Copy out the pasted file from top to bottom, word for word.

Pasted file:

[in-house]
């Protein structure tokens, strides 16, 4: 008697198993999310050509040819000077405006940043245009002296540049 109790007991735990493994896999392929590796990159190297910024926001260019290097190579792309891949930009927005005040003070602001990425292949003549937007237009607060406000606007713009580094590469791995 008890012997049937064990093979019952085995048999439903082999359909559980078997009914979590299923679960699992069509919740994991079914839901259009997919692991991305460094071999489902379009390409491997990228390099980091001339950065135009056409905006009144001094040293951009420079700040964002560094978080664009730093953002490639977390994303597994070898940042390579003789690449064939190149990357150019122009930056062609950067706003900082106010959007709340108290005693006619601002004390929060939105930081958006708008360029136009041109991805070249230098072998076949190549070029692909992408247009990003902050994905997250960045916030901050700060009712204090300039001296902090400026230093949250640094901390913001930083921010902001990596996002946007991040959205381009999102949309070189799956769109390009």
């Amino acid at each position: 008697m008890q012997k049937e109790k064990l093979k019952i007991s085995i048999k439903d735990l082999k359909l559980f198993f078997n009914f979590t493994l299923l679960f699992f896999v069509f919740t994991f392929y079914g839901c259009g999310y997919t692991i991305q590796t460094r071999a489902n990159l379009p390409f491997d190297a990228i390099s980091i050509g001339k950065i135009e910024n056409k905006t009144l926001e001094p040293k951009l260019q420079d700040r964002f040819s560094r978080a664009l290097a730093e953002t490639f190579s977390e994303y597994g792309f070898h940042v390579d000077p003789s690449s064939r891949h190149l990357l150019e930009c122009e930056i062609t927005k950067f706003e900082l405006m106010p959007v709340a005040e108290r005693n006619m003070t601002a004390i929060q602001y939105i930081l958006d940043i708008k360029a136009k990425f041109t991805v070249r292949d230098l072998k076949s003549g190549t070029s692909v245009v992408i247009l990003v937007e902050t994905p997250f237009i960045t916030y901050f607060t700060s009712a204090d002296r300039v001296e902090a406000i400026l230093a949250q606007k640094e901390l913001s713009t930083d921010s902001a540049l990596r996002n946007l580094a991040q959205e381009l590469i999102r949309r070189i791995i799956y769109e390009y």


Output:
[in-house]
């Protein structure tokens, strides 16, 4: 008697198993999310050509040819000077405006940043245009002296540049 109790007991735990493994896999392929590796990159190297910024926001260019290097190579792309891949930009927005005040003070602001990425292949003549937007237009607060406000606007713009580094590469791995 008890012997049937064990093979019952085995048999439903082999359909559980078997009914979590299923679960699992069509919740994991079914839901259009997919692991991305460094071999489902379009390409491997990228390099980091001339950065135009056409905006009144001094040293951009420079700040964002560094978080664009730093953002490639977390994303597994070898940042390579003789690449064939190149990357150019122009930056062609950067706003900082106010959007709340108290005693006619601002004390929060939105930081958006708008360029136009041109991805070249230098072998076949190549070029692909992408247009990003902050994905997250960045916030901050700060009712204090300039001296902090400026230093949250640094901390913001930083921010902001990596996002946007991040959205381009999102949309070189799956769109390009």
């Amino acid at each position: 008697m008890q012997k049937e109790k064990l093979k019952i007991s085995i048999k439903d735990l082999k359909l559980f198993f078997n009914f979590t493994l299923l679960f699992f896999v069509f919740t994991f392929y079914g839901c259009g999310y997919t692991i991305q590796t460094r071999a489902n990159l379009p390409f491997d190297a990228i390099s980091i050509g001339k950065i135009e910024n056409k905006t009144l926001e001094p040293k951009l260019q420079d700040r964002f040819s560094r978080a664009l290097a730093e953002t490639f190579s977390e994303y597994g792309f070898h940042v390579d000077p003789s690449s064939r891949h190149l990357l150019e930009c122009e930056i062609t927005k950067f706003e900082l405006m106010p959007v709340a005040e108290r005693n006619m003070t601002a004390i929060q602001y939105i930081l958006d940043i708008k360029a136009k990425f041109t991805v070249r292949d230098l072998k076949s003549g190549t070029s692909v245009v992408i247009l990003v937007e902050t994905p997250f237009i960045t916030y901050f607060t700060s009712a204090d002296r300039v001296e902090a406000i400026l230093a949250q606007k640094e901390l913001s713009t930083d921010s902001a540049l990596r996002n946007l580094a991040q959205e381009l590469i999102r949309r070189i791995i799956y769109e390009y």